"Wal, pards," he remarked, heaving a great sigh, "I don't see that there's anything partic'lar fur me to say. When a thing is fairly proved onto you, you can't make nothin' by denyin' of the same. I've been tryin' to walk a chalk line ever since the angel arrove among us. Two or three times I fell over backward and bruised my head, owin' to my tryin' to stand up too straight. I was just bracin' myself to do the same as aforesaid, when comin' out of this disgraceful place, when I took a headlong dive and struck the earth so hard, I must have made a bulge in China. Two unmannerly ijuts that happened to see me, instead of expressin' sorrer for my mishap, broke out laughin', and in my righteous indignation, I asked them a emphatic question."

"Ord'narily," observed the Court, "your explanation would do. In the old times, nothin' would have been said if you'd drawed your gun and give 'em a lesson in manners, but that aint the question afore the house: Why did you do it in the presence of the angel?"

"Didn't see her till after the crime was committed."

"But why didn't you look fur her to larn whether she was in sight or was liable to hear your shocking words?"

"Didn't think of it."

"Your reply only aggervates the offence. If any man feels that he must swear or bust, he must bust, purvided the little one is in sight; or he must hold in till he can climb on top of the rocks, or creep among the foothills where he's sure of being alone. The Court hain't any 'bjection to your thinking all the cuss words you want to, but you mus'n't speak 'em when she's about. You understand the position of the Court?"

"I'd be a fool if I didn't," growled the accused.

"It's onnecessary to understand 'em in order to be a fool, Mr. Bidwell, but how 'bout your second offence, when you used the word 'thunder,' and addressed it to the gal herself?"

The prisoner felt that nothing could be said in palliation of this charge.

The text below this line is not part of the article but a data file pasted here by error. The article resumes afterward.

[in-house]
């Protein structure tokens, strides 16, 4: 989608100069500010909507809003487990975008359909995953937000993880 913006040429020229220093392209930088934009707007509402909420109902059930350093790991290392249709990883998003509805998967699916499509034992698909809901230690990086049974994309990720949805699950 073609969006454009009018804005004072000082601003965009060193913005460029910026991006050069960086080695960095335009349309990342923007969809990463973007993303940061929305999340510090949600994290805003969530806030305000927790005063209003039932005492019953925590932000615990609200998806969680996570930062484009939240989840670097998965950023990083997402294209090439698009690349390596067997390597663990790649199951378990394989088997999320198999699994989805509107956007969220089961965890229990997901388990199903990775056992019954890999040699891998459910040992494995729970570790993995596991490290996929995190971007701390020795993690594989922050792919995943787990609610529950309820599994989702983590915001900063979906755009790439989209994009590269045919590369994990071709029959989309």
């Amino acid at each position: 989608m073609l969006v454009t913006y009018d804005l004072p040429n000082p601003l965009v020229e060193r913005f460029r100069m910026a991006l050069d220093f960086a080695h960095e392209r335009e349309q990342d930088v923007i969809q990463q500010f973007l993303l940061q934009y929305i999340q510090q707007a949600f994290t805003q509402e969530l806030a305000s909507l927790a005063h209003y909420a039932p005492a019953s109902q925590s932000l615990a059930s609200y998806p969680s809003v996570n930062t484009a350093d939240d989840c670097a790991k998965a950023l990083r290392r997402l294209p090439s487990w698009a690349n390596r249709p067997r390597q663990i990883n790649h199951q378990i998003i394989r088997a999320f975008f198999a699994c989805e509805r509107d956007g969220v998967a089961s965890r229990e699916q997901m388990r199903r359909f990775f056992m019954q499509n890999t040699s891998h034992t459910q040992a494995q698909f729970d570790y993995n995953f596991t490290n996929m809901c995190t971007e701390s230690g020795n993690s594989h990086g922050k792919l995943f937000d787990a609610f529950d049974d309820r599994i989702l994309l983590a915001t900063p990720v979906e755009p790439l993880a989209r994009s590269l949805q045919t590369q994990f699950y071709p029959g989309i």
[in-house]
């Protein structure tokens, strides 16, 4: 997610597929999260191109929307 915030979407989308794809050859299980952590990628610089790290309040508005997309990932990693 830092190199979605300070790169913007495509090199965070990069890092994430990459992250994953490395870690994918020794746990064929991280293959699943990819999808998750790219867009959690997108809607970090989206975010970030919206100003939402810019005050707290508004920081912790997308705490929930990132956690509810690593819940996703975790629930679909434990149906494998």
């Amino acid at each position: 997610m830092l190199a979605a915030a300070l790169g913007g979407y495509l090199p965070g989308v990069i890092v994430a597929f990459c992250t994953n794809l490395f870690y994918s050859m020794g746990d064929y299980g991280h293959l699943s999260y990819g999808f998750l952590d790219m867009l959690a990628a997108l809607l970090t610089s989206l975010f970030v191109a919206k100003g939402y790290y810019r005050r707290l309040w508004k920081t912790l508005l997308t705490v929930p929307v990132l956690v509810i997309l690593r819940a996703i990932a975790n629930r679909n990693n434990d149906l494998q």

"That was bad bus'ness, I'll confess; but I was so disgusted with myself that I didn't know what I was doing or saying; the words come out afore I had time to pull myself together. I was so afeard of adding something still worser that I just rushed off to git out of danger."



"There's where you showed the first grain of sense the Court ever knowed you to show. If I had been in your place, I would have jumped off the rocks, into the kenyon, two thousand feet below. If you'd done that you'd been saved the disgrace of being put on trial in this honorable Court. Gents," added Ruggles, glancing from the prisoner into the expectant faces, "since the man owns up, it rests with you to fix the penalty for his crime of bigamous murder."

The prisoner resumed his seat and the chairman looked around, as an invitation for those present to express their views. When they came to do so, a wide diversity came to the surface. Vose Adams suggested that the criminal be compelled to go without any food for three days, but this was not favorably received, since the rough, trying life which each man had been compelled to follow at times during the past years, made the punishment much less than it appeared to be.

Ike Hoe suggested that instead of food, the accused's liquid refreshment should be shut off for the time named. The accused groaned.